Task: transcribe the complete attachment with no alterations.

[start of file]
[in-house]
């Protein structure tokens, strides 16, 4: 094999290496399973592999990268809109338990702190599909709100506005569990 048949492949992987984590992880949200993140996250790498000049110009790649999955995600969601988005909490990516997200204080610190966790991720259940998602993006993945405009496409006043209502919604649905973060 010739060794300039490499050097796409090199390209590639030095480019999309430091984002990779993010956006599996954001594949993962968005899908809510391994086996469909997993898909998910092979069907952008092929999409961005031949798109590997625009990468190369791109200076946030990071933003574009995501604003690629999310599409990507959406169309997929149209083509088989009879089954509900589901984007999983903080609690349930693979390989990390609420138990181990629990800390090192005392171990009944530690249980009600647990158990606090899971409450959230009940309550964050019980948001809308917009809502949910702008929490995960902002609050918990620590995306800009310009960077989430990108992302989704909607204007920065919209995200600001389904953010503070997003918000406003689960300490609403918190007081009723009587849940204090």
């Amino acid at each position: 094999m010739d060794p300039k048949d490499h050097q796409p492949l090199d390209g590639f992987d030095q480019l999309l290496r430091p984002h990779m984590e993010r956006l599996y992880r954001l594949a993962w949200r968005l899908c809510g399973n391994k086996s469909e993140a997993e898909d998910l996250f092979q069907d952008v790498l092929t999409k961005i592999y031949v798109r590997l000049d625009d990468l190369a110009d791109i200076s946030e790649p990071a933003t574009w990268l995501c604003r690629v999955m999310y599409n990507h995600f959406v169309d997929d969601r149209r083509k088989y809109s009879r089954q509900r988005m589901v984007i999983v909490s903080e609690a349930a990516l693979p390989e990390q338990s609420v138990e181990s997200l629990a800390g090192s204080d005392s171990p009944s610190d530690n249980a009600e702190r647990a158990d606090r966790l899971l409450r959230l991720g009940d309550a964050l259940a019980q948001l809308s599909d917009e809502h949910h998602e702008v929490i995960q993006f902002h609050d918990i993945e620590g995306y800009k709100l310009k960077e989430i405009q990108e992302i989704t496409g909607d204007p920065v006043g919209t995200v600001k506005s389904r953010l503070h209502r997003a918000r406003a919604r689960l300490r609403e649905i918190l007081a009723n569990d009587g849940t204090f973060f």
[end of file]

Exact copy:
[in-house]
């Protein structure tokens, strides 16, 4: 094999290496399973592999990268809109338990702190599909709100506005569990 048949492949992987984590992880949200993140996250790498000049110009790649999955995600969601988005909490990516997200204080610190966790991720259940998602993006993945405009496409006043209502919604649905973060 010739060794300039490499050097796409090199390209590639030095480019999309430091984002990779993010956006599996954001594949993962968005899908809510391994086996469909997993898909998910092979069907952008092929999409961005031949798109590997625009990468190369791109200076946030990071933003574009995501604003690629999310599409990507959406169309997929149209083509088989009879089954509900589901984007999983903080609690349930693979390989990390609420138990181990629990800390090192005392171990009944530690249980009600647990158990606090899971409450959230009940309550964050019980948001809308917009809502949910702008929490995960902002609050918990620590995306800009310009960077989430990108992302989704909607204007920065919209995200600001389904953010503070997003918000406003689960300490609403918190007081009723009587849940204090």
């Amino acid at each position: 094999m010739d060794p300039k048949d490499h050097q796409p492949l090199d390209g590639f992987d030095q480019l999309l290496r430091p984002h990779m984590e993010r956006l599996y992880r954001l594949a993962w949200r968005l899908c809510g399973n391994k086996s469909e993140a997993e898909d998910l996250f092979q069907d952008v790498l092929t999409k961005i592999y031949v798109r590997l000049d625009d990468l190369a110009d791109i200076s946030e790649p990071a933003t574009w990268l995501c604003r690629v999955m999310y599409n990507h995600f959406v169309d997929d969601r149209r083509k088989y809109s009879r089954q509900r988005m589901v984007i999983v909490s903080e609690a349930a990516l693979p390989e990390q338990s609420v138990e181990s997200l629990a800390g090192s204080d005392s171990p009944s610190d530690n249980a009600e702190r647990a158990d606090r966790l899971l409450r959230l991720g009940d309550a964050l259940a019980q948001l809308s599909d917009e809502h949910h998602e702008v929490i995960q993006f902002h609050d918990i993945e620590g995306y800009k709100l310009k960077e989430i405009q990108e992302i989704t496409g909607d204007p920065v006043g919209t995200v600001k506005s389904r953010l503070h209502r997003a918000r406003a919604r689960l300490r609403e649905i918190l007081a009723n569990d009587g849940t204090f973060f």